But, I’m learning to bite my tongue, to let go, and trust that the Lord is leading them as He’s led Vicki and me. Theirs is a different world, in many ways, than the one we’ve known, and they’re going to have to learn to navigate it on their own. Vicki and I have taught them all along that God loves them, that He is Lord and King of this earth, that true wisdom comes from knowing and listening regularly to His word to learn His purposes, and no matter how the world changes, these tenets remain true. So a lot of our letting go has to do with trusting the One who has brought our whole family this far. It’s that old Ebenezer principle at work, that always applies for God’s people: we can let go of a lot by holding on to the One who’s brought us so far…
I must have “got saved” there at least 50 times as a child. My mama would look down from the platform to the mourner’s bench as she sang the invitational song for the altar call. Without fail, I would be kneeling, weeping and wailing like the world’s most hardened sinner. Usually my grandmother, Ma Rambo, and some other dear saint would gather on either side to help pray me through. One would say, “Let go!” The other cried fervently, “Hang on!” I was an emotional, confused wreck. I realize now that even at such a young age, I was filled with the fear I could never be good enough to deserve the love of God. It was all about my works, my sins.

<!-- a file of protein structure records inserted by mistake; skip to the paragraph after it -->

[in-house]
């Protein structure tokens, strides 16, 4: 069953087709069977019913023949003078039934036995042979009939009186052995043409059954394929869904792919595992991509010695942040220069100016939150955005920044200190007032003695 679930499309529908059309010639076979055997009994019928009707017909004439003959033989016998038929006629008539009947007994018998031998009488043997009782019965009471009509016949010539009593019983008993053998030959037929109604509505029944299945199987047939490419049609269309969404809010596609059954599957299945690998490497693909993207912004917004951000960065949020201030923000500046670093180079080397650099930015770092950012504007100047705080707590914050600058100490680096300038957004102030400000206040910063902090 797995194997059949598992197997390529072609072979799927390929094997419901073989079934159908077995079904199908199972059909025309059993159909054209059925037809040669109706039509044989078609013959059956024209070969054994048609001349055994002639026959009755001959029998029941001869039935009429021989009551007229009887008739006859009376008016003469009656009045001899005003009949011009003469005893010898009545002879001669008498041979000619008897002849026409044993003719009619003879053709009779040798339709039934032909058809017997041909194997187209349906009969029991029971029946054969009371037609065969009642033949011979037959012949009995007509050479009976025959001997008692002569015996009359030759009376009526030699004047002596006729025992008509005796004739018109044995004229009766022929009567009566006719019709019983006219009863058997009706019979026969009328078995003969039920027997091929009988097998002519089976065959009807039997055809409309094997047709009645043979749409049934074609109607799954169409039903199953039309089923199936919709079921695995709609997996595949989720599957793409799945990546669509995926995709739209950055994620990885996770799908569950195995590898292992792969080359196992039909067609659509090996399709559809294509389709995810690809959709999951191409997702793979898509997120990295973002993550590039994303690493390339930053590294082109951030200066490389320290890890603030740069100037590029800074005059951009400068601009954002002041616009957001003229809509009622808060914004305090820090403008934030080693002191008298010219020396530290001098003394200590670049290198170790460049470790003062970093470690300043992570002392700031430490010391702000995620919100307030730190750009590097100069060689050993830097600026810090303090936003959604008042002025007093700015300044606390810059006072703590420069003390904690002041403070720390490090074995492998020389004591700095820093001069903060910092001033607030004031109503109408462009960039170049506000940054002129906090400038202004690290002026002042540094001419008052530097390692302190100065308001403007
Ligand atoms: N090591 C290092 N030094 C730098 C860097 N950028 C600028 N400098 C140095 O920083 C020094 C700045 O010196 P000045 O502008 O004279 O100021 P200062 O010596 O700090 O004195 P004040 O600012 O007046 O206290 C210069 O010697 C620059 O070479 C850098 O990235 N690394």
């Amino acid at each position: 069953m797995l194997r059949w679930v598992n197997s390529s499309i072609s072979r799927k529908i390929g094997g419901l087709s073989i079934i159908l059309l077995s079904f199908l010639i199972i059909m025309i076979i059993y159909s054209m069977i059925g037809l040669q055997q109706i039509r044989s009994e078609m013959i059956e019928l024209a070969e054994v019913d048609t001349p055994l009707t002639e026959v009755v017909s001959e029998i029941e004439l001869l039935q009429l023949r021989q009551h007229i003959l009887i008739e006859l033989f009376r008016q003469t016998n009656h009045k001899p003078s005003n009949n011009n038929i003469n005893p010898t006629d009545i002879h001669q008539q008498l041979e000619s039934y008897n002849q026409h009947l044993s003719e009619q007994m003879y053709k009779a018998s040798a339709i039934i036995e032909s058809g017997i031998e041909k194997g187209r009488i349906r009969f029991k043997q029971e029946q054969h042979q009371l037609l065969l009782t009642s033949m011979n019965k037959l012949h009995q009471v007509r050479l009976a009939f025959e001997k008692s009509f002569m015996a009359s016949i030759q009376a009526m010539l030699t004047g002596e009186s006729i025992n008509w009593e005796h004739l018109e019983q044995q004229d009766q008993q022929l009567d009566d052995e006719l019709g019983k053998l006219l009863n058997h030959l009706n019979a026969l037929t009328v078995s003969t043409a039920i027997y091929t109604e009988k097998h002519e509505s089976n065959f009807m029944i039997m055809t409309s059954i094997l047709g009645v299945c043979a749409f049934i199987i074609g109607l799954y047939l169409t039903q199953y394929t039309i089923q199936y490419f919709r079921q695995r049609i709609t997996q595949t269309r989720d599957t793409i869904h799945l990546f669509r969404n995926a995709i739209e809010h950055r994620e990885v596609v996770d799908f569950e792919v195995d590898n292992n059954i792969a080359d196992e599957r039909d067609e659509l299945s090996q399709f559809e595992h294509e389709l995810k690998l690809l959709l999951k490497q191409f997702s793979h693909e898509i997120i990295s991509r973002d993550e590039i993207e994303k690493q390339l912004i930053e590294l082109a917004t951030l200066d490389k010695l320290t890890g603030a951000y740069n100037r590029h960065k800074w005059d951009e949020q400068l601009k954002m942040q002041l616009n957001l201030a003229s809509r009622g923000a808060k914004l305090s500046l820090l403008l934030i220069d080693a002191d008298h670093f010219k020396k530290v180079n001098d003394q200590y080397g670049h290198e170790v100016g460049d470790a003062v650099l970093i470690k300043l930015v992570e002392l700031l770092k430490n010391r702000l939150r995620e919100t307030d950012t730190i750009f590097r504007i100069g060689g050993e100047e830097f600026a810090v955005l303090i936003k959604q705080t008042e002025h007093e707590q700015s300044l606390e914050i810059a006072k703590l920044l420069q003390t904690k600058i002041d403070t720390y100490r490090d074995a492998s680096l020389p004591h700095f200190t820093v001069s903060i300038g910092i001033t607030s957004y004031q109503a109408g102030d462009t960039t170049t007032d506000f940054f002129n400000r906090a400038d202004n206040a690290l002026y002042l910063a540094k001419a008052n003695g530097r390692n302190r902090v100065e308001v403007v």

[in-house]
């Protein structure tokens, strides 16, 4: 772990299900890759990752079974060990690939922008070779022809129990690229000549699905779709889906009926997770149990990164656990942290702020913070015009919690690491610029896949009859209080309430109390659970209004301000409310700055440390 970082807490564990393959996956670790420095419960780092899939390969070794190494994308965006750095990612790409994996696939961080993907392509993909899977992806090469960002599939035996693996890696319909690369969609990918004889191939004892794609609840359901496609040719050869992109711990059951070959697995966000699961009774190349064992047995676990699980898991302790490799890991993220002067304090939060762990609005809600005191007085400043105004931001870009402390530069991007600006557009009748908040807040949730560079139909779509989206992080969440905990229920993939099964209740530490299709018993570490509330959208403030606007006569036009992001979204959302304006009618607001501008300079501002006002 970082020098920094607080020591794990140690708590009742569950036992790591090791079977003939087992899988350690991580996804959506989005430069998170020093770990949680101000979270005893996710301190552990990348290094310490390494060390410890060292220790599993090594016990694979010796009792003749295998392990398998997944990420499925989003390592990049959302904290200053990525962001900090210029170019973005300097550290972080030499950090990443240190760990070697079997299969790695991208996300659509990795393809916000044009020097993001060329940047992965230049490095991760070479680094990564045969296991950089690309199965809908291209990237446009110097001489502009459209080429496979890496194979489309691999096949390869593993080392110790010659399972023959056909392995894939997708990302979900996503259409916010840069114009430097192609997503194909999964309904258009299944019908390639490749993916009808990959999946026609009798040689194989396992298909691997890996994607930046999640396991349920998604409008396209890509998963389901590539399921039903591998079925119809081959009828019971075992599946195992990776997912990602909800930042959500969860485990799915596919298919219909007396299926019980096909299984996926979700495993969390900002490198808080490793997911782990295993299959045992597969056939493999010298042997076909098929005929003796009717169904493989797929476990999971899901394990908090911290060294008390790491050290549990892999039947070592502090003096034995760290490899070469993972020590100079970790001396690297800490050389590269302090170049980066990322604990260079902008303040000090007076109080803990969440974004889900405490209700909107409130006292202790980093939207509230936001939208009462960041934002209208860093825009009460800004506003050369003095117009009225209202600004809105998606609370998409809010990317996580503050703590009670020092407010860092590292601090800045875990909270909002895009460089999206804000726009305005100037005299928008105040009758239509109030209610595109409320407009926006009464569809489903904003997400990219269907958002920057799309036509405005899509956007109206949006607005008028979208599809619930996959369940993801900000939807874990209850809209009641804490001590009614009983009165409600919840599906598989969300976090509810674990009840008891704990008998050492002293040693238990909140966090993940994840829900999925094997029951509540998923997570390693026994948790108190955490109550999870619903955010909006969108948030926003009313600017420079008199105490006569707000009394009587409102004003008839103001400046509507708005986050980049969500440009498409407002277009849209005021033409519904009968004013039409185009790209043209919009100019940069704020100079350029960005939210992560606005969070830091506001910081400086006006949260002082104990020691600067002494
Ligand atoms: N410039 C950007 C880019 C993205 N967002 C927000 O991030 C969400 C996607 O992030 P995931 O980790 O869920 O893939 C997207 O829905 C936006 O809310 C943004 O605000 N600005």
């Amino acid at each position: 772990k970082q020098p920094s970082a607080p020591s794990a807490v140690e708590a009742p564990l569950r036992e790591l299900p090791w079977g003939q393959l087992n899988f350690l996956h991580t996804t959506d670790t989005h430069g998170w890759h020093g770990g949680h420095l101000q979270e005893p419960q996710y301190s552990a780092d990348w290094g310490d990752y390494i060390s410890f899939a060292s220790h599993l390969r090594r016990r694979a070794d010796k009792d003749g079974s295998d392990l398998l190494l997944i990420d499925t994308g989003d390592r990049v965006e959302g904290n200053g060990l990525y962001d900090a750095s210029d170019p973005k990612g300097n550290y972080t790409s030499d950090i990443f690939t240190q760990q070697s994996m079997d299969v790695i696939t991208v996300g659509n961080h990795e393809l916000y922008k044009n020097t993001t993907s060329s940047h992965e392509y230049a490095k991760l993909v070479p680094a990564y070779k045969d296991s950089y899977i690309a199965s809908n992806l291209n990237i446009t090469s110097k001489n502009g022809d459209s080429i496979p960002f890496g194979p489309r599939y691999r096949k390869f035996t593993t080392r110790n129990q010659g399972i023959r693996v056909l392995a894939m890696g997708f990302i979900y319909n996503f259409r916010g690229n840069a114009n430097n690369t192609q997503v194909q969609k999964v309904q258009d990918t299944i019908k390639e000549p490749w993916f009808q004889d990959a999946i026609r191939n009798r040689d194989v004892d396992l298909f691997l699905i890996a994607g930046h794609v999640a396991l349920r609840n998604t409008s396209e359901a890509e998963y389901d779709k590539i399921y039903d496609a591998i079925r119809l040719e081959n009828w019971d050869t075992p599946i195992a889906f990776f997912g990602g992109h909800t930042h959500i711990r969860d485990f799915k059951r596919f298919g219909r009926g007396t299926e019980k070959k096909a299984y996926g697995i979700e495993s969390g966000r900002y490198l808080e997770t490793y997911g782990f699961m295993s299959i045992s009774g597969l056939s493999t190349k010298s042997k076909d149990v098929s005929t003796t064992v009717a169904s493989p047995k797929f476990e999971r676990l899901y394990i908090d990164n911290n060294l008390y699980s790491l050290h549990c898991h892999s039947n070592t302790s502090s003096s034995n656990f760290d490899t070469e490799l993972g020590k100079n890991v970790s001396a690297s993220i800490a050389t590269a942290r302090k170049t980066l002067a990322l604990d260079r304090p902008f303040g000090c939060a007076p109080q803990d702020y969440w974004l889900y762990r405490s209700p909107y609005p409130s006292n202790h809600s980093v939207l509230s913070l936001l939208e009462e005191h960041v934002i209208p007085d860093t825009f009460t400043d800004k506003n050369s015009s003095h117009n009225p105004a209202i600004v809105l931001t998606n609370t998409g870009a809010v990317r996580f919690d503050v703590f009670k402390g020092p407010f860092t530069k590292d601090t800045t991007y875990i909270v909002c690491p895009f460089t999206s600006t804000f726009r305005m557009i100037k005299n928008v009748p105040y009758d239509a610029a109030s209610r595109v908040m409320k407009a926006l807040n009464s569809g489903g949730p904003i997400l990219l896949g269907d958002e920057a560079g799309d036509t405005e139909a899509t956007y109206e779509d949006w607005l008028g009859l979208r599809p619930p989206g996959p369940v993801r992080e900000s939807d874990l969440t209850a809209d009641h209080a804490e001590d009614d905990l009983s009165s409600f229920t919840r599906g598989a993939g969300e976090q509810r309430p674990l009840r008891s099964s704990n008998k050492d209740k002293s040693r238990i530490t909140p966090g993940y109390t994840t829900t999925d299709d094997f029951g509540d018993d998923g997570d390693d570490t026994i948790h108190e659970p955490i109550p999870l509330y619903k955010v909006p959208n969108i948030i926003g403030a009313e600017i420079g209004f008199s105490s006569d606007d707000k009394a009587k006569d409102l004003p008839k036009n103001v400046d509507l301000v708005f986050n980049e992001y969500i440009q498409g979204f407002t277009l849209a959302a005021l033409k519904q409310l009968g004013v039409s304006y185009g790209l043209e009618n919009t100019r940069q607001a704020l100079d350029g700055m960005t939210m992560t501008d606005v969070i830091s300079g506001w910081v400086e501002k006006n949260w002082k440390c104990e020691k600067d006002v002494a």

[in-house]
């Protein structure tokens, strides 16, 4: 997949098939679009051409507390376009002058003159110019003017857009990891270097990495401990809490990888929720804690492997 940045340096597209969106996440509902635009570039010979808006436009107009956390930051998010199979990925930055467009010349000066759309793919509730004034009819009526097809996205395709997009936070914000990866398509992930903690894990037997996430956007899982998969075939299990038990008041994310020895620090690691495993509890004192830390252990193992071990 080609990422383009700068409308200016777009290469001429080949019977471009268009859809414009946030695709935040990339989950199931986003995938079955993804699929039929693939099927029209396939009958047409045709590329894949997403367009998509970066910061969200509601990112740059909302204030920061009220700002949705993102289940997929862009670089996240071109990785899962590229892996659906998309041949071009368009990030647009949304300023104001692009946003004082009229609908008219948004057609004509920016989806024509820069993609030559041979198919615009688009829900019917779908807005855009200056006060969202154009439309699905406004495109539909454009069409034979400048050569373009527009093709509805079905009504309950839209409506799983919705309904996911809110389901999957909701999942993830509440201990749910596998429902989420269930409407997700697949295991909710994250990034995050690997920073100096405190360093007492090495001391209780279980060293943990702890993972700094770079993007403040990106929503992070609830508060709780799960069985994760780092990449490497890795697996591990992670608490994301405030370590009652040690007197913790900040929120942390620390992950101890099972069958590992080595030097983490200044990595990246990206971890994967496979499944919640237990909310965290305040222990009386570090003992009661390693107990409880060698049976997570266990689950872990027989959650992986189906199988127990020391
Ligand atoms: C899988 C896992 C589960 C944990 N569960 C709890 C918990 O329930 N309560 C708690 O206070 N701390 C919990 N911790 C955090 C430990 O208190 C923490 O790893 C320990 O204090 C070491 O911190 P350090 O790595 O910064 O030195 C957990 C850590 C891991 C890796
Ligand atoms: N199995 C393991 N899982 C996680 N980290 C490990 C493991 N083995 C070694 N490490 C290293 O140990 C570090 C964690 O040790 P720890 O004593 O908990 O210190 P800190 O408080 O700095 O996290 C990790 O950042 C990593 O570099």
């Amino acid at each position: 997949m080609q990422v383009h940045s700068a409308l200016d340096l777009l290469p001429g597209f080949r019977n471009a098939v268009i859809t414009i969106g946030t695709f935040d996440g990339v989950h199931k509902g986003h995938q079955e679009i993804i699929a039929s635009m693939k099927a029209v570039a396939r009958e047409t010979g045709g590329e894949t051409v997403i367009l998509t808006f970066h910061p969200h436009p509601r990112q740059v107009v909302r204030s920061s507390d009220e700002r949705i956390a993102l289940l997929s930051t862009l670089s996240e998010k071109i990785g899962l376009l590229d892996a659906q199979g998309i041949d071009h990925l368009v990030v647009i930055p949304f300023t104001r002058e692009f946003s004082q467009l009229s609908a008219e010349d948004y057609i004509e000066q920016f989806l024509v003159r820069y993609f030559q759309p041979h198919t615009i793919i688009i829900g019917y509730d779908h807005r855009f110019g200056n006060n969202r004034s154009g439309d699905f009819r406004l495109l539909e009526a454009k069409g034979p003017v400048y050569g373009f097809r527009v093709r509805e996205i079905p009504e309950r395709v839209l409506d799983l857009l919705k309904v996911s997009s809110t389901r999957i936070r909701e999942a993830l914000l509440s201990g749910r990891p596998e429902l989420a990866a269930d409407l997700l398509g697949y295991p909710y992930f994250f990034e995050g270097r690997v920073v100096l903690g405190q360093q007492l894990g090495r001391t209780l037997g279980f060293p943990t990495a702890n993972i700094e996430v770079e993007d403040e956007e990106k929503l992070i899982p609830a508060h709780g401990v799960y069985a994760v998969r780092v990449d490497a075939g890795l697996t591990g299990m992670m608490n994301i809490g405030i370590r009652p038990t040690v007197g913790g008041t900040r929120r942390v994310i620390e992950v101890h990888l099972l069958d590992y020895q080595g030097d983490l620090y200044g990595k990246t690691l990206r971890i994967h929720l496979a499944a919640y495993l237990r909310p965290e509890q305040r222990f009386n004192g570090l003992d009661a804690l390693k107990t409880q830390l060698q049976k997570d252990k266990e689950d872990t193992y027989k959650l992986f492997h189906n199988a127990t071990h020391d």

I must have worn out most of the prayer warriors in Hopkins County, Kentucky. Even though they were so committed and lovingly patient, I struggled and felt like a failure.
Thankfully, on June 13, 1964, I heard and comprehended in my heart a simple message on the unconditional love of God. That night, a beautiful peace and joy swept over me at the altar. I realized both concepts were true; I needed to let go of the past and my slanted thoughts concerning Father God and hang on to the truth of the finished work of Calvary. I was washed in the blood and filled with Holy Spirit. That night my dad, Buck Rambo, led me into the watery grave of baptism. I had never before felt so clean and happy.
It reminds me of Mama Dottie’s song, “Let Go of This World, Get Wrapped Up in God!”
Let go … hang on. I remember it like it was yesterday.